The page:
the city of Dubuque. An enrollment of November, 1863, showed
that 443 men were required from this county under the late call.
On November 29 the Union Leaguers paraded the streets; halted
in front of Bishop Smyth's residence and when he came out gave
him three cheers; presented arms when he delivered them a short,
loyal and eloquent speech, ending with the statement that his elec-
tion as an honorary member of the League was the highest military
honor he had ever received.

"Whereas, It is rumored and appears to be a fact that there


are recruiting officers in this county of Dubuque enlisting persons
in this county for the mihtary service of the United States to be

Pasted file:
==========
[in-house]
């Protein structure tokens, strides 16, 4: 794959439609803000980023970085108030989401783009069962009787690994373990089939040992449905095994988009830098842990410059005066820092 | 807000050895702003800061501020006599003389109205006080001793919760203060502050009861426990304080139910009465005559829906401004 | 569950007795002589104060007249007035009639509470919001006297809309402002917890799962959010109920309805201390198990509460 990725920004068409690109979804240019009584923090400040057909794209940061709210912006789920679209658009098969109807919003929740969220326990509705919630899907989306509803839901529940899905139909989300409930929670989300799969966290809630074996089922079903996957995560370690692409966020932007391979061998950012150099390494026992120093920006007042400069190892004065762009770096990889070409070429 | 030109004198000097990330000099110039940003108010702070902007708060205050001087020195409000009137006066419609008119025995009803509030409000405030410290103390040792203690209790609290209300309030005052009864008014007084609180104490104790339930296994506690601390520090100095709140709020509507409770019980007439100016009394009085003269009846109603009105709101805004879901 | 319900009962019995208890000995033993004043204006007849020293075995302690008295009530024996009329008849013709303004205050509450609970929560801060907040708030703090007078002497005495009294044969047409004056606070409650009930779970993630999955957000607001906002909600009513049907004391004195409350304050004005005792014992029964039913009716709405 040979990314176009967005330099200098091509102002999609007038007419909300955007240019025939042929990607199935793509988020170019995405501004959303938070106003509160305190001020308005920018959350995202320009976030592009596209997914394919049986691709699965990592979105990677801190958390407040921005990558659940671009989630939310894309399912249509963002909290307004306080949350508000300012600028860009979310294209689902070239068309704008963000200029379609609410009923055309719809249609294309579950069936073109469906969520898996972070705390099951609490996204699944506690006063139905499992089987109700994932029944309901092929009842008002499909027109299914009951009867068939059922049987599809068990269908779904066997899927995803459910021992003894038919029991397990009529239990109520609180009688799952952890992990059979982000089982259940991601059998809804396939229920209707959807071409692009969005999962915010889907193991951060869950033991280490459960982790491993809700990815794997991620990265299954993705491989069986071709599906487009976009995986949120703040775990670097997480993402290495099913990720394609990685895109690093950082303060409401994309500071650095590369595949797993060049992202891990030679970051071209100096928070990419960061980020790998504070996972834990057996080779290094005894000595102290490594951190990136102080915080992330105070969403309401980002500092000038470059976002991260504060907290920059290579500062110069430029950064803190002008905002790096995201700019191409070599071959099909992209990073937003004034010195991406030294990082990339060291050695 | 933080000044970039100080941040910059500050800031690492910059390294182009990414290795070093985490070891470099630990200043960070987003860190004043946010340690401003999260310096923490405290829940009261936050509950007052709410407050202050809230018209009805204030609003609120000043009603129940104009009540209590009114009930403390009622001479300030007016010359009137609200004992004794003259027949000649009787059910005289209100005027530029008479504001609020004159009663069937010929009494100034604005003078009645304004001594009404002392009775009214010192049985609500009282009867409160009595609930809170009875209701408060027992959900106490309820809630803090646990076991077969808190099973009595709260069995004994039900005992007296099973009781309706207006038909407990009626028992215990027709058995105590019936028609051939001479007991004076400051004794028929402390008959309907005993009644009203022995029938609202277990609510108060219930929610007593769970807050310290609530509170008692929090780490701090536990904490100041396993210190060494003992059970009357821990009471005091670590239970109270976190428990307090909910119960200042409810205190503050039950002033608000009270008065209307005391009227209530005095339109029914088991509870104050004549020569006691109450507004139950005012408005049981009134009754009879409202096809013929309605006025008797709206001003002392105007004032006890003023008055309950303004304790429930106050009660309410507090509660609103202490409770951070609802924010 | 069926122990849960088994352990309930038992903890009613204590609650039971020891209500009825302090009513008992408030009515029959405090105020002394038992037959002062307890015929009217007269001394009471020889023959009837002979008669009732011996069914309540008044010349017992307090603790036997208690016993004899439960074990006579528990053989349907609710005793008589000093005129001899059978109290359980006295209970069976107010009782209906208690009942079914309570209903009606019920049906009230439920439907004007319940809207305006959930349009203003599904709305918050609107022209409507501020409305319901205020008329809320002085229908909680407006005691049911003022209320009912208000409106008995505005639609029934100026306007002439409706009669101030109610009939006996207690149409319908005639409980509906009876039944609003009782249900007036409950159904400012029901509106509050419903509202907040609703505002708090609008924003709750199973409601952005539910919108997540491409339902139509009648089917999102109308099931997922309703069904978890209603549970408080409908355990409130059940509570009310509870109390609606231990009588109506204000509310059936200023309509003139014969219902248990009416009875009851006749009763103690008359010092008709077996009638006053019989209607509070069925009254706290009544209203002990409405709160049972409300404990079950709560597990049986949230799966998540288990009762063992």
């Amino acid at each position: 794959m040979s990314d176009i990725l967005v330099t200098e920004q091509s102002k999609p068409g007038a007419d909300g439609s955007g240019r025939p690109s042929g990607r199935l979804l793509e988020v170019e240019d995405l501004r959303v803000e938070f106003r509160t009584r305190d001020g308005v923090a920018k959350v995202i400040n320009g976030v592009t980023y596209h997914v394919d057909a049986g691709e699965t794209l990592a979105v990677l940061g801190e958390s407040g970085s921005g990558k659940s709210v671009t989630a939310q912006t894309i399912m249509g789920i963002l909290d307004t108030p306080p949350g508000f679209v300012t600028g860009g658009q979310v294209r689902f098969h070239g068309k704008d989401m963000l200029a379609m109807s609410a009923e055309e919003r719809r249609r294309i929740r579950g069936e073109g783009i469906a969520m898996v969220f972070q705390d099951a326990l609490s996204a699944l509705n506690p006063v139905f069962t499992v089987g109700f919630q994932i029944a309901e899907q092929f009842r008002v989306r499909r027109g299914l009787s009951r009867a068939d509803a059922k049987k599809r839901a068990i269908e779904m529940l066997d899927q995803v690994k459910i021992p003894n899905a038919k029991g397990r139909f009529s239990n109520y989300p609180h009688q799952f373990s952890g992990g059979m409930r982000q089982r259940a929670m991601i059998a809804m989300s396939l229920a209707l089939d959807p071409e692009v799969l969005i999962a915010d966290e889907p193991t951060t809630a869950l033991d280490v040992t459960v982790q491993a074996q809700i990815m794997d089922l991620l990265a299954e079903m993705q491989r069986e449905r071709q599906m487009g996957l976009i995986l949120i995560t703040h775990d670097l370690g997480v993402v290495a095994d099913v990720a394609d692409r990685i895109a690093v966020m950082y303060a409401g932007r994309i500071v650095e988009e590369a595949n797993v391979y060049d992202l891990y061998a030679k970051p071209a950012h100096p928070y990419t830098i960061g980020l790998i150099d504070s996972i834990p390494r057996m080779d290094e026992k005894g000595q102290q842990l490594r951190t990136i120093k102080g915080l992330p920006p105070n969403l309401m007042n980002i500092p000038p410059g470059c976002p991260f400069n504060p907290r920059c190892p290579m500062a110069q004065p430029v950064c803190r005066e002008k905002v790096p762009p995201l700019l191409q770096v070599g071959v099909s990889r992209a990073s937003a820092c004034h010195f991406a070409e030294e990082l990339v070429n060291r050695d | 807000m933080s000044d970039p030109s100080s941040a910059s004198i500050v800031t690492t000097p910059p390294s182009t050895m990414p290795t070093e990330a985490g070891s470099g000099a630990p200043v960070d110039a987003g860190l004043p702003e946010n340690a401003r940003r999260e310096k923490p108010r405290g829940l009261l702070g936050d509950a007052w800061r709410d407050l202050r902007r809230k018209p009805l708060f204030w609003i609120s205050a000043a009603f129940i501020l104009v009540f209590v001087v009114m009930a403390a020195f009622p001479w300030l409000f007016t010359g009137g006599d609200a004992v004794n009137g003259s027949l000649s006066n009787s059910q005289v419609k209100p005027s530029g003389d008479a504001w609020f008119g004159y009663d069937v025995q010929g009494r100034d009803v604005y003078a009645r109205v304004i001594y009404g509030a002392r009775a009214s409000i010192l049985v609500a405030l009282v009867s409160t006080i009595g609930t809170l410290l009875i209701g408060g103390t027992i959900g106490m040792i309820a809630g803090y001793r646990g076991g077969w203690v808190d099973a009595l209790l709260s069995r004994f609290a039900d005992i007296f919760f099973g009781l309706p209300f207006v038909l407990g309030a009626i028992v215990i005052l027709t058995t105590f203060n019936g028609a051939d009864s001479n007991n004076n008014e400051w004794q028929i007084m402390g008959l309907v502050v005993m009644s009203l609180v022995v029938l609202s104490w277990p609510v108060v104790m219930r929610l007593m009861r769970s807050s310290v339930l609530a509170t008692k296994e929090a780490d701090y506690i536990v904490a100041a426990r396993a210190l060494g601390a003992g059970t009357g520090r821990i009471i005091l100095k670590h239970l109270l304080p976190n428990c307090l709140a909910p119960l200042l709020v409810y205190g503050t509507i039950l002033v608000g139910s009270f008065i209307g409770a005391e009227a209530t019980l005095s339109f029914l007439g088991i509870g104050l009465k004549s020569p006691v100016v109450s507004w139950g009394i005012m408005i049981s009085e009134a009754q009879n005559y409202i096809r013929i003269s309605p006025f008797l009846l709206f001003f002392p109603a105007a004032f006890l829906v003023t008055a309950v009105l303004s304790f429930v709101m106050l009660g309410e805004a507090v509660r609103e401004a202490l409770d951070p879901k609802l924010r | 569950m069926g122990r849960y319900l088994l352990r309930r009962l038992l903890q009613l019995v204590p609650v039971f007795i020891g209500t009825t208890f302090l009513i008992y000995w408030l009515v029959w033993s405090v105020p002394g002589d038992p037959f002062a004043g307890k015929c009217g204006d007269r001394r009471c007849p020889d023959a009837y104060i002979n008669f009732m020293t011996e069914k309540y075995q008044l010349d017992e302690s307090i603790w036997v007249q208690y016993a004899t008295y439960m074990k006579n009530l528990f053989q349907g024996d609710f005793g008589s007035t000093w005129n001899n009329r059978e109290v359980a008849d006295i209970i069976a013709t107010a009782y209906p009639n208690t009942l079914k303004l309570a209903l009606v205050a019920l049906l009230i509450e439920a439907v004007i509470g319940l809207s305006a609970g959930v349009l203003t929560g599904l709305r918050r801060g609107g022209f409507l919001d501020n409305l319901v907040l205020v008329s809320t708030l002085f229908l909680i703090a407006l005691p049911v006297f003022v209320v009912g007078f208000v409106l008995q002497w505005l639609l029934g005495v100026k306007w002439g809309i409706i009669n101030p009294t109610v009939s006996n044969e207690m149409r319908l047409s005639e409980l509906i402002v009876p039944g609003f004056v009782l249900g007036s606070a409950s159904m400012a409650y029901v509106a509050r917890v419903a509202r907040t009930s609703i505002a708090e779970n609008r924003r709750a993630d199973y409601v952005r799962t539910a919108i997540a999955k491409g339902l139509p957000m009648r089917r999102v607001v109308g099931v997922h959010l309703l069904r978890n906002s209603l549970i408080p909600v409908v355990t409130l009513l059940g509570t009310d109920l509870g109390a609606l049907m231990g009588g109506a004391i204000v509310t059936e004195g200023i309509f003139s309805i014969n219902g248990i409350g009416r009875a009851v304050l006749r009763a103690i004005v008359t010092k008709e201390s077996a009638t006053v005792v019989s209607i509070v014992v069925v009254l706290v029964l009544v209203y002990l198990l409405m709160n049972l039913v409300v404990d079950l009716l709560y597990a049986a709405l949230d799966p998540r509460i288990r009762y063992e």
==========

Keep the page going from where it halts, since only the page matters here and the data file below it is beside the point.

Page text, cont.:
placed to the credit of other counties in Iowa; and that it is the
design to leave in this county the families of such recruited and
enlisted persons to be supported by and at the expense of the county
of Dubuque ; and i

"Whereas, It appears that families and parts of families of
persons enlisted from other counties in- Iowa come or are sent
here at the expense of this county ; and

"Wliereas, It appears to this board that Dubuque county is
sufikiently burdened with its own poor, with the destitute families
of soldiers who have enlisted or may hereafter enlist, and to its
credit ; be it therefore and it is hereby

"Resolved, That the superintendent of the poor and of the

Online LibraryFranklin T OldtHistory of Dubuque County, Iowa; being a general survey of Dubuque County history, including a history of the city of Dubuque and special account of districts throughout the county, from the earliest settlement to the present time (Volume 1) → online text (page 34 of 56)